Editor’s Note: The Empire has since run a correction about the Alaska Public Defender Agency budget in the mentioned article.
On Oct. 27, the Juneau Empire published an article claiming funding cuts “bleed” the Public Defender Agency’s (PDA) ability to fill staff vacancies. Former Attorney General Jahna Lindemuth was noted as saying public defenders are hampered by reduced funding, and a large part of this can be laid at the feet of the Dunleavy administration.
As the commissioner who oversees PDA, here’s the truth.
PDA received $1.4 million more in the FY20 budget under Gov. Mike Dunleavy than it did in the FY19 budget under Gov. Bill Walker. This was more than a 5% increase in its budget. Dunleavy also championed a public safety bill, HB 49, that included an additional $1.3 million (4.8%) for PDA. That’s extra funding for PDA to hire 10 more positions.
In FY19, Dunleavy also authorized an additional $900,000 in supplemental funding for indigent defense services. In fact, from FYs17-20, PDA received full, additional or increased funding. The Dunleavy administration further demonstrated its support for PDA by covering every attorney’s $660 annual bar dues. They did not see reductions in their budget.
A data-based analysis of PDA’s caseloads has found that PDA has sufficient vacancies authorized and budgeted for its current caseload under prevailing professional standards. But PDA has operated with a vacancy rate of 8-20% in sections across the agency. These vacancies are not the fault of the Dunleavy administration. In fact, quite the opposite — they are evidence that PDA has been resourced with more budget and staff positions than it is using.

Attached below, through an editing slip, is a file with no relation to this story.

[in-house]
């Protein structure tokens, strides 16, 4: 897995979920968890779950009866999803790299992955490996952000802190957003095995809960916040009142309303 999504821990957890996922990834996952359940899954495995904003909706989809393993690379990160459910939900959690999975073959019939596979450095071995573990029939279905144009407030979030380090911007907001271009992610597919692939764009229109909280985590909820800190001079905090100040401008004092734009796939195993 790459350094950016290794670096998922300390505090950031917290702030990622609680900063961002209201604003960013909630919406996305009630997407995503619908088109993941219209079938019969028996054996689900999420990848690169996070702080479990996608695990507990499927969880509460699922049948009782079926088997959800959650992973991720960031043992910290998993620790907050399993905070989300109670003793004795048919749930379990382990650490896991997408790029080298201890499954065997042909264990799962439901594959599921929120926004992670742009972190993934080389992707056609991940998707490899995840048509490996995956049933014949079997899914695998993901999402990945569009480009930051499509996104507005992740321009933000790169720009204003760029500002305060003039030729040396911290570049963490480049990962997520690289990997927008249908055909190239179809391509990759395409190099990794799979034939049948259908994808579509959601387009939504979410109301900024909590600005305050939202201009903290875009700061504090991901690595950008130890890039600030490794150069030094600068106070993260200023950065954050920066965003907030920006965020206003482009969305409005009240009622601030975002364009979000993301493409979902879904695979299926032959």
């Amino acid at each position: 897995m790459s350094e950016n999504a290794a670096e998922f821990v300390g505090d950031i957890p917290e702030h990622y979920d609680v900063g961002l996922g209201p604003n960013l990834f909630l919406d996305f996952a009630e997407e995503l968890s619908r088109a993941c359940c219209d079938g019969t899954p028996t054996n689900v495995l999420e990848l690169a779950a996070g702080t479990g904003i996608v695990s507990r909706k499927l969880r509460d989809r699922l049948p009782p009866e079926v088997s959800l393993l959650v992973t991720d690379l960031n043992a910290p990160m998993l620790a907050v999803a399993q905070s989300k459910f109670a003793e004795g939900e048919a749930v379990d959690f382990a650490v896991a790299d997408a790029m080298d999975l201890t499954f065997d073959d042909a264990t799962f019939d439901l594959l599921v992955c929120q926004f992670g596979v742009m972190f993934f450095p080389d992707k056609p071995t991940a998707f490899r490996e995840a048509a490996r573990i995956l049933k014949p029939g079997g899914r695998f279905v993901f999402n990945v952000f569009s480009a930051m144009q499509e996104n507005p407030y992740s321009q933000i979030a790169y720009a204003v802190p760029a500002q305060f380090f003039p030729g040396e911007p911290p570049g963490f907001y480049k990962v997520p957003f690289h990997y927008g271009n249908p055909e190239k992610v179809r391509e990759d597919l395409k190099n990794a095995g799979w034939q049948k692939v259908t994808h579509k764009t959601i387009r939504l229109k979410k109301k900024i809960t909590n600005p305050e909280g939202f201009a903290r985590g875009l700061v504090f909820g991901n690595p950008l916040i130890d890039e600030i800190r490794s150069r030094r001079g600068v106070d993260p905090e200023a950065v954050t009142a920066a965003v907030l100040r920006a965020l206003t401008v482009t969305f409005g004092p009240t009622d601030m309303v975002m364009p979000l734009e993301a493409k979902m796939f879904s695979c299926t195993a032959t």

This past spring, DOA and PDA began to assess ways PDA can operate more efficiently and effectively to leverage full use of these resources. PDA began to make changes internally. DOA will make recommendations to improve operations and continue to work with PDA to ensure they have the necessary tools and processes established to function efficiently.
The Dunleavy administration is committed to adequately fulfilling its obligation to provide public defense services to indigent Alaskans. We will continue to monitor law enforcement trends and resource PDA, accordingly, to meet the defense needs of the State. Public safety is Dunleavy’s highest priority.
Alaska Department of Administration
• Kelly Tshibaka is commissioner of the Alaska Department of Administration.